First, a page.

Mature elm trees in the English landscape are something I and many other have never seen. Dutch Elm Disease killed them all in the 1960s. Only the older generation can remember what we have lost. Browsing through some local photos from the 1930s this weekend, my eyes were opened to the size and grace of the elms that once existed. Here are some of those photos, from Capel, Kent. Beneath each one I show a picture of what the scenes look like today.
Alders Road (above) was an avenue of elms as it passed Capel Church and Church Farm in the 1930s. Today the majestic elms are lost, but shoots still come up from their roots, grow for 12 years, and succumb again to Dutch Elm Disease.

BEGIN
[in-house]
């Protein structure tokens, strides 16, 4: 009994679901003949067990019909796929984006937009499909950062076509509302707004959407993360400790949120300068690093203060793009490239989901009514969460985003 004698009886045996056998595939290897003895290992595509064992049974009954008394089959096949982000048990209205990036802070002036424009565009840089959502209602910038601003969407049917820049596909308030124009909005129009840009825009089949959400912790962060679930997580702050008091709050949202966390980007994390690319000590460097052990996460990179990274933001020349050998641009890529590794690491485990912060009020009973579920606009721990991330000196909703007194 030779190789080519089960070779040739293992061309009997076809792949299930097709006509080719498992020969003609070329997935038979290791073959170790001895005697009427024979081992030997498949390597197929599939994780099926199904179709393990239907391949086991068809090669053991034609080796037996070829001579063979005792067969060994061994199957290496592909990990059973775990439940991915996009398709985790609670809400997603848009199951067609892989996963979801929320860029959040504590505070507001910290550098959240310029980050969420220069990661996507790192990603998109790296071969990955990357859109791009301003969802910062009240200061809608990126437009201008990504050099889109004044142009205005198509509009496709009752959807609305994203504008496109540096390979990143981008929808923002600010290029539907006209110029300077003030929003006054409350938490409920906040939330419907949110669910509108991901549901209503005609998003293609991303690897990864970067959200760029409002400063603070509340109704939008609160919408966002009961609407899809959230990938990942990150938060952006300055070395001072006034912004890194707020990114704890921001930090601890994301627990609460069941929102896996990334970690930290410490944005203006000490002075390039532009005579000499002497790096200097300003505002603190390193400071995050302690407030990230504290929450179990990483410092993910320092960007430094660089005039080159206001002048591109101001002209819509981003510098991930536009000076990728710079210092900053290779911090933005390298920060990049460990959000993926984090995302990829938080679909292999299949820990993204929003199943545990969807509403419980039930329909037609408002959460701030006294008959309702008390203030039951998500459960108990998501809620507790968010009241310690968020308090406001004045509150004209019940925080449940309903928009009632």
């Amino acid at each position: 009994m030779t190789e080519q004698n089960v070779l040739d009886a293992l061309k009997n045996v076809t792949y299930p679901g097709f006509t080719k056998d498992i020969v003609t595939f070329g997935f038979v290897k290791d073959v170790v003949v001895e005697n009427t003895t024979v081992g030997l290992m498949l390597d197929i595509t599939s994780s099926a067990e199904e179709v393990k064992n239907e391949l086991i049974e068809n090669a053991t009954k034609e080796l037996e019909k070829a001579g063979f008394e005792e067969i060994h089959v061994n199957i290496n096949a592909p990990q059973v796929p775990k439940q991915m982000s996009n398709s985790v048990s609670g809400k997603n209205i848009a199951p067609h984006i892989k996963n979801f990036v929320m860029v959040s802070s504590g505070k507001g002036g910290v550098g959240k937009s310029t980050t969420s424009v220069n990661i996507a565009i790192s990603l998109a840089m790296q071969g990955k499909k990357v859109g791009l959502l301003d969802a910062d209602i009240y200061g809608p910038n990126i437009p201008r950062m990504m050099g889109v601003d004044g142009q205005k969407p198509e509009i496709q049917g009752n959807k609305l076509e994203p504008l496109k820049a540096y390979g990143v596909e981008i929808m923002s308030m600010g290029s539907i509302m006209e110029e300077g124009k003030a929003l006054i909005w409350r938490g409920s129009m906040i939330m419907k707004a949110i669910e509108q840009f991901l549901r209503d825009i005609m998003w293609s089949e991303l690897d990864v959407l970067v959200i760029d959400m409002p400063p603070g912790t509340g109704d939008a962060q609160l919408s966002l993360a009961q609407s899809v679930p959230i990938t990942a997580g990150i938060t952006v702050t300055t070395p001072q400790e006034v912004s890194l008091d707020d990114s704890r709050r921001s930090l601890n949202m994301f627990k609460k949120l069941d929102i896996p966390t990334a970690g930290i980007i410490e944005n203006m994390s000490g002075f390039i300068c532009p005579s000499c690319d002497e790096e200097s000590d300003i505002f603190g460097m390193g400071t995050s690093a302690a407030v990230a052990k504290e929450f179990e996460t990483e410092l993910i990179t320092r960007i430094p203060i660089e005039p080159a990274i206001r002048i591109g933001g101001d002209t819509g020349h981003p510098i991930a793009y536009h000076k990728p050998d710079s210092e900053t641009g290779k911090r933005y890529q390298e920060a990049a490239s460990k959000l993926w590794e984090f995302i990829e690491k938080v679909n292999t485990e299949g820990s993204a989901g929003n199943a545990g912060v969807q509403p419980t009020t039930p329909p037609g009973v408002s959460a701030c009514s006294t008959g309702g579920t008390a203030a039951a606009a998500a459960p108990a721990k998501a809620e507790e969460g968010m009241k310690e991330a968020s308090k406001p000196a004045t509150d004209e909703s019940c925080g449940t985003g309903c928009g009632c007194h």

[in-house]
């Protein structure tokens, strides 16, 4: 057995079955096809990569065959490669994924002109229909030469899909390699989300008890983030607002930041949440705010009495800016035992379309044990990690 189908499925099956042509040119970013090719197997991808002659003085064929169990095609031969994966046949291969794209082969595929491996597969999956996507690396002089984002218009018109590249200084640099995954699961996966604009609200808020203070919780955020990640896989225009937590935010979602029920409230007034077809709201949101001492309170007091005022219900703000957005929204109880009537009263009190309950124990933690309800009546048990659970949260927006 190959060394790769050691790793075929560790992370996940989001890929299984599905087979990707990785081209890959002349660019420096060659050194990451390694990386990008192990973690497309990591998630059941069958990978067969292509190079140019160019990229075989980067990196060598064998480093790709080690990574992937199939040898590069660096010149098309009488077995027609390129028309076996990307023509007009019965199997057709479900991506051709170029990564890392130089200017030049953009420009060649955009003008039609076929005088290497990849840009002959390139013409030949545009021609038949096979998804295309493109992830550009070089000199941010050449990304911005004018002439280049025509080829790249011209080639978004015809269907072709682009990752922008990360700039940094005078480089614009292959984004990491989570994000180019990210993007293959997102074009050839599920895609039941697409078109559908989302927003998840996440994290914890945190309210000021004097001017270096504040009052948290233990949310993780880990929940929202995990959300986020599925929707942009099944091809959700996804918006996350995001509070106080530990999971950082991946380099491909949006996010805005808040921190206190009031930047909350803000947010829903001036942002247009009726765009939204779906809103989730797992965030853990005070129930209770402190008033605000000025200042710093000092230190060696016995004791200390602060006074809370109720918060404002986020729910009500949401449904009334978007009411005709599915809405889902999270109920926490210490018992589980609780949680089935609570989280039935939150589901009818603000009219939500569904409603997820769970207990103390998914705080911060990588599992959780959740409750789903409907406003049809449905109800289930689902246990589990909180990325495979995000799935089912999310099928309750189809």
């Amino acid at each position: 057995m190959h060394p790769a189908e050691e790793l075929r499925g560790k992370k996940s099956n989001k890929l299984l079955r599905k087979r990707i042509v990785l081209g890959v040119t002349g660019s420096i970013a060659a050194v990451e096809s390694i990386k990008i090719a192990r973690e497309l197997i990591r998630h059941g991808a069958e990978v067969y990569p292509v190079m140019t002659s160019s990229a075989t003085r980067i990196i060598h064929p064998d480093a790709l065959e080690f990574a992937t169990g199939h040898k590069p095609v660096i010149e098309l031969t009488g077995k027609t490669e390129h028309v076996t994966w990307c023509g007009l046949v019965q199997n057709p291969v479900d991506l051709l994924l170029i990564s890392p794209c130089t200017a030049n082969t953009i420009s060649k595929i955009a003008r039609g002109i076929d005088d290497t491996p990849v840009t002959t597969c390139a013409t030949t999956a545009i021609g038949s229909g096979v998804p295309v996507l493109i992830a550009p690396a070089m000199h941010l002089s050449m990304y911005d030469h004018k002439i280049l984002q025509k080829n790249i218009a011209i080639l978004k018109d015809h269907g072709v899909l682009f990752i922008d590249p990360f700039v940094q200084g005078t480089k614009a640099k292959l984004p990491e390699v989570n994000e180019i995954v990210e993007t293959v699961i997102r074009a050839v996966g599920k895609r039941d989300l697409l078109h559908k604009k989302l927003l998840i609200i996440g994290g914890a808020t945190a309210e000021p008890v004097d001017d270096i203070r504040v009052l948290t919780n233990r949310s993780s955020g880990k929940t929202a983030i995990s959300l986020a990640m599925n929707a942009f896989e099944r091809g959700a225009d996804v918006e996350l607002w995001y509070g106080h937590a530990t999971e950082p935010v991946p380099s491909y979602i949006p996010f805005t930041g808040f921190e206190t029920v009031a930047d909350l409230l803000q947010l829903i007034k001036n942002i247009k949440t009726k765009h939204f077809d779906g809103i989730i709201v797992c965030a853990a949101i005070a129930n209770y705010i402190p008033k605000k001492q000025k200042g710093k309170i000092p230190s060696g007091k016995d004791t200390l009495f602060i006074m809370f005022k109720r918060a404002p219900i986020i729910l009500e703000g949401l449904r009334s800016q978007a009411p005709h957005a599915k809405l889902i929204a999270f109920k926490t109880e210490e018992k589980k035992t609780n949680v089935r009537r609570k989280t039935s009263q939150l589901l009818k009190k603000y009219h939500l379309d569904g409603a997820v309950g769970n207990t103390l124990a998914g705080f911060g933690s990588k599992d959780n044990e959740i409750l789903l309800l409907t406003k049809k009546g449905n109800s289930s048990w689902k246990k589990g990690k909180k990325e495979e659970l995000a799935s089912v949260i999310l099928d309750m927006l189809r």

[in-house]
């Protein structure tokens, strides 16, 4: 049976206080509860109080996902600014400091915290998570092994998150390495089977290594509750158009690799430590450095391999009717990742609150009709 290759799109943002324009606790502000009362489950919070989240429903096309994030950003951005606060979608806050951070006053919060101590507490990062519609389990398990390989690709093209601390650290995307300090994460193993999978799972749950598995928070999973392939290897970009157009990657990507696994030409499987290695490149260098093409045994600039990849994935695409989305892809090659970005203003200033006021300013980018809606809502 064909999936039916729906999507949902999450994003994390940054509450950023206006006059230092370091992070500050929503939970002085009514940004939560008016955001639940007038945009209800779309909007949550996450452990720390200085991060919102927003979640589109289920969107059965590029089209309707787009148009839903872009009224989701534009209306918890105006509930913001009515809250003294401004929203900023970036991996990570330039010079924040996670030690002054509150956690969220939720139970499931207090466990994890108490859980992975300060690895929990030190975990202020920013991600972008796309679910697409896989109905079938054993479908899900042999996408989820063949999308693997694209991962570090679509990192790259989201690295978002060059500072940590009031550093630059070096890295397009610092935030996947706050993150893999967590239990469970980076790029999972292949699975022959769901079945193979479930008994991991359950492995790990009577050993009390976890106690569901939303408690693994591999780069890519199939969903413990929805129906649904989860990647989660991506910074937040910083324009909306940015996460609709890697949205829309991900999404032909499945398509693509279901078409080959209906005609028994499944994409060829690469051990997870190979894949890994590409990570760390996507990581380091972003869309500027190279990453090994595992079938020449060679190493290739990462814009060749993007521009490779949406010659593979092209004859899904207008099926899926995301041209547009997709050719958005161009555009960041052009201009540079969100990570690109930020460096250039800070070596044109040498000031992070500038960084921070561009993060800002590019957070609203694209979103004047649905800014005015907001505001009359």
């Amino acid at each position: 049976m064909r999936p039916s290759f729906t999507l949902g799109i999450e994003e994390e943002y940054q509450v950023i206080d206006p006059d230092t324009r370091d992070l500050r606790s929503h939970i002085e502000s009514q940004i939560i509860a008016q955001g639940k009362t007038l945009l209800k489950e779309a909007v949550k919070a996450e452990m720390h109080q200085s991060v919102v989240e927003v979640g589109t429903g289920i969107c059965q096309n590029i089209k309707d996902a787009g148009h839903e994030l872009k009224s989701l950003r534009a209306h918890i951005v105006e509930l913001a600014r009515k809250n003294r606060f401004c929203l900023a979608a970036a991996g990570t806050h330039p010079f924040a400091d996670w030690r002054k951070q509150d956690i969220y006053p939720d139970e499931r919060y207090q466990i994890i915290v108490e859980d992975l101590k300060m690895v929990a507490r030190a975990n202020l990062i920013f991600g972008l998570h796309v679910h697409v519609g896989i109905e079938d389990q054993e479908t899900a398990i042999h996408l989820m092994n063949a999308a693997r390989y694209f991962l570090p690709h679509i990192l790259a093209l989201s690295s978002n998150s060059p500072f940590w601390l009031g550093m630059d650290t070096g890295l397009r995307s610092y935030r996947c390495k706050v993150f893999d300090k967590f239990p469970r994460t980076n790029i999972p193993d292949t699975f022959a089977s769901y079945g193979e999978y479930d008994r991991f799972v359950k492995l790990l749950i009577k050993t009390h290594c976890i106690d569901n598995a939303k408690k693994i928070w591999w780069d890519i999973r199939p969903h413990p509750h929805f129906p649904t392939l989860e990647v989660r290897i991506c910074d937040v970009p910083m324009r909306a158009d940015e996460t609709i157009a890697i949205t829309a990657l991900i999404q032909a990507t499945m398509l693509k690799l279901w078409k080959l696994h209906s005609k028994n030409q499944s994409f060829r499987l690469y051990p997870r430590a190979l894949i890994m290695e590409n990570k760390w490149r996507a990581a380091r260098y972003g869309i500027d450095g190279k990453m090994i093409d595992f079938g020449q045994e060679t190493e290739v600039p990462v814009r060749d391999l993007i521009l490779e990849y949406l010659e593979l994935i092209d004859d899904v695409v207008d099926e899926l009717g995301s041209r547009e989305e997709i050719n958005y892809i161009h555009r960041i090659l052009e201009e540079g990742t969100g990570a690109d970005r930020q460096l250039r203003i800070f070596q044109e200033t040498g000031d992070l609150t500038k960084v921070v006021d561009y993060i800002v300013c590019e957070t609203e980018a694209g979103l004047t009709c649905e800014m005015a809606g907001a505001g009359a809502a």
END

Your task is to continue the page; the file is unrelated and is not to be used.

Capel Church had a huge elm in the south corner of its churchyard in the 1930s. Today the elm is long gone, but the nearby yew trees, and the churchyard itself, have grown significantly.
Despite much effort from the 1960s onwards, an English Elm that is resistant to Dutch Elm disease has never been bred. Perhaps it is time to try again using new genomic techniques?